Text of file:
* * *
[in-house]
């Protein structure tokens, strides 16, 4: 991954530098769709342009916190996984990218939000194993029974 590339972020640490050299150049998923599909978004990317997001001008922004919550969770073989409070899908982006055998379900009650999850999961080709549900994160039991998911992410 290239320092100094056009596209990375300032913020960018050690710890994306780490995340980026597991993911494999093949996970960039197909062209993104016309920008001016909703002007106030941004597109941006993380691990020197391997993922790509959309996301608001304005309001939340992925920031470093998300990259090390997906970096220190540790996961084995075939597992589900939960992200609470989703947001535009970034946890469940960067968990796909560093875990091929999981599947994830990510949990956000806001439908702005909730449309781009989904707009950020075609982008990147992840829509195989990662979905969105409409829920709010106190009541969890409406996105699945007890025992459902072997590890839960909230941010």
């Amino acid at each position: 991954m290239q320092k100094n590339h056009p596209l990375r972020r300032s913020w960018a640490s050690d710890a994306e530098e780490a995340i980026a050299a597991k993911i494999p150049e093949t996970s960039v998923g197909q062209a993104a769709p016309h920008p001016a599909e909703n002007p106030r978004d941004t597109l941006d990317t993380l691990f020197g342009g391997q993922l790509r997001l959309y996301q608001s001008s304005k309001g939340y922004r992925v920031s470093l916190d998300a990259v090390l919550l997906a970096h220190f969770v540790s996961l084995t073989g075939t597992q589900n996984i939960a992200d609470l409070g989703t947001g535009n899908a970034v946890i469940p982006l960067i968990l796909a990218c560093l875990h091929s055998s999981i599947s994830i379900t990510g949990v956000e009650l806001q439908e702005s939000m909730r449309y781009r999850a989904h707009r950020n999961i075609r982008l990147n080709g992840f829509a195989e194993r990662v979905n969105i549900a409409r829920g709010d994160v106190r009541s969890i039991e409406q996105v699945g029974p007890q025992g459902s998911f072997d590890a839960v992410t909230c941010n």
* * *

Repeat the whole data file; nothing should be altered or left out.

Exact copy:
[in-house]
């Protein structure tokens, strides 16, 4: 991954530098769709342009916190996984990218939000194993029974 590339972020640490050299150049998923599909978004990317997001001008922004919550969770073989409070899908982006055998379900009650999850999961080709549900994160039991998911992410 290239320092100094056009596209990375300032913020960018050690710890994306780490995340980026597991993911494999093949996970960039197909062209993104016309920008001016909703002007106030941004597109941006993380691990020197391997993922790509959309996301608001304005309001939340992925920031470093998300990259090390997906970096220190540790996961084995075939597992589900939960992200609470989703947001535009970034946890469940960067968990796909560093875990091929999981599947994830990510949990956000806001439908702005909730449309781009989904707009950020075609982008990147992840829509195989990662979905969105409409829920709010106190009541969890409406996105699945007890025992459902072997590890839960909230941010």
């Amino acid at each position: 991954m290239q320092k100094n590339h056009p596209l990375r972020r300032s913020w960018a640490s050690d710890a994306e530098e780490a995340i980026a050299a597991k993911i494999p150049e093949t996970s960039v998923g197909q062209a993104a769709p016309h920008p001016a599909e909703n002007p106030r978004d941004t597109l941006d990317t993380l691990f020197g342009g391997q993922l790509r997001l959309y996301q608001s001008s304005k309001g939340y922004r992925v920031s470093l916190d998300a990259v090390l919550l997906a970096h220190f969770v540790s996961l084995t073989g075939t597992q589900n996984i939960a992200d609470l409070g989703t947001g535009n899908a970034v946890i469940p982006l960067i968990l796909a990218c560093l875990h091929s055998s999981i599947s994830i379900t990510g949990v956000e009650l806001q439908e702005s939000m909730r449309y781009r999850a989904h707009r950020n999961i075609r982008l990147n080709g992840f829509a195989e194993r990662v979905n969105i549900a409409r829920g709010d994160v106190r009541s969890i039991e409406q996105v699945g029974p007890q025992g459902s998911f072997d590890a839960v992410t909230c941010n």